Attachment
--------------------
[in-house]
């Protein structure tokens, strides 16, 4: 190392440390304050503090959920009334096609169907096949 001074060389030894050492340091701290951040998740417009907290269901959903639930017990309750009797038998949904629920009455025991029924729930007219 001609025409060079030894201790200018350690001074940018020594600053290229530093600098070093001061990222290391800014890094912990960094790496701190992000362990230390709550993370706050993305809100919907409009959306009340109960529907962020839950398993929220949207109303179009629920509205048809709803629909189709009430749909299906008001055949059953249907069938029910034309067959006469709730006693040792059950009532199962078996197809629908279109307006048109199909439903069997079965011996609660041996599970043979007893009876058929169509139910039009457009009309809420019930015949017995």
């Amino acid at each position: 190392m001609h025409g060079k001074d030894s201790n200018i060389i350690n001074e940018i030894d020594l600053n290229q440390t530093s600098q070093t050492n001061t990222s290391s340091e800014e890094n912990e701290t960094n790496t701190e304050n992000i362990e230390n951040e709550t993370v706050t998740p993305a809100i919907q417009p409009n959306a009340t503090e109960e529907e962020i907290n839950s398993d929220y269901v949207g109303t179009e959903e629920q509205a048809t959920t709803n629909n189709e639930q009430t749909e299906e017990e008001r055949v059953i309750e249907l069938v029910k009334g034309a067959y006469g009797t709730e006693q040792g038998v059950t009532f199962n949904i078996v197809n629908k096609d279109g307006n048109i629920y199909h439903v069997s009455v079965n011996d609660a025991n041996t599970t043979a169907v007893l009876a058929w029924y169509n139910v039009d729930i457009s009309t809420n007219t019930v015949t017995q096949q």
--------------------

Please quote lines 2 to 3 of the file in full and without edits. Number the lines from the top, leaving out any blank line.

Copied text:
């Protein structure tokens, strides 16, 4: 190392440390304050503090959920009334096609169907096949 001074060389030894050492340091701290951040998740417009907290269901959903639930017990309750009797038998949904629920009455025991029924729930007219 001609025409060079030894201790200018350690001074940018020594600053290229530093600098070093001061990222290391800014890094912990960094790496701190992000362990230390709550993370706050993305809100919907409009959306009340109960529907962020839950398993929220949207109303179009629920509205048809709803629909189709009430749909299906008001055949059953249907069938029910034309067959006469709730006693040792059950009532199962078996197809629908279109307006048109199909439903069997079965011996609660041996599970043979007893009876058929169509139910039009457009009309809420019930015949017995």
């Amino acid at each position: 190392m001609h025409g060079k001074d030894s201790n200018i060389i350690n001074e940018i030894d020594l600053n290229q440390t530093s600098q070093t050492n001061t990222s290391s340091e800014e890094n912990e701290t960094n790496t701190e304050n992000i362990e230390n951040e709550t993370v706050t998740p993305a809100i919907q417009p409009n959306a009340t503090e109960e529907e962020i907290n839950s398993d929220y269901v949207g109303t179009e959903e629920q509205a048809t959920t709803n629909n189709e639930q009430t749909e299906e017990e008001r055949v059953i309750e249907l069938v029910k009334g034309a067959y006469g009797t709730e006693q040792g038998v059950t009532f199962n949904i078996v197809n629908k096609d279109g307006n048109i629920y199909h439903v069997s009455v079965n011996d609660a025991n041996t599970t043979a169907v007893l009876a058929w029924y169509n139910v039009d729930i457009s009309t809420n007219t019930v015949t017995q096949q």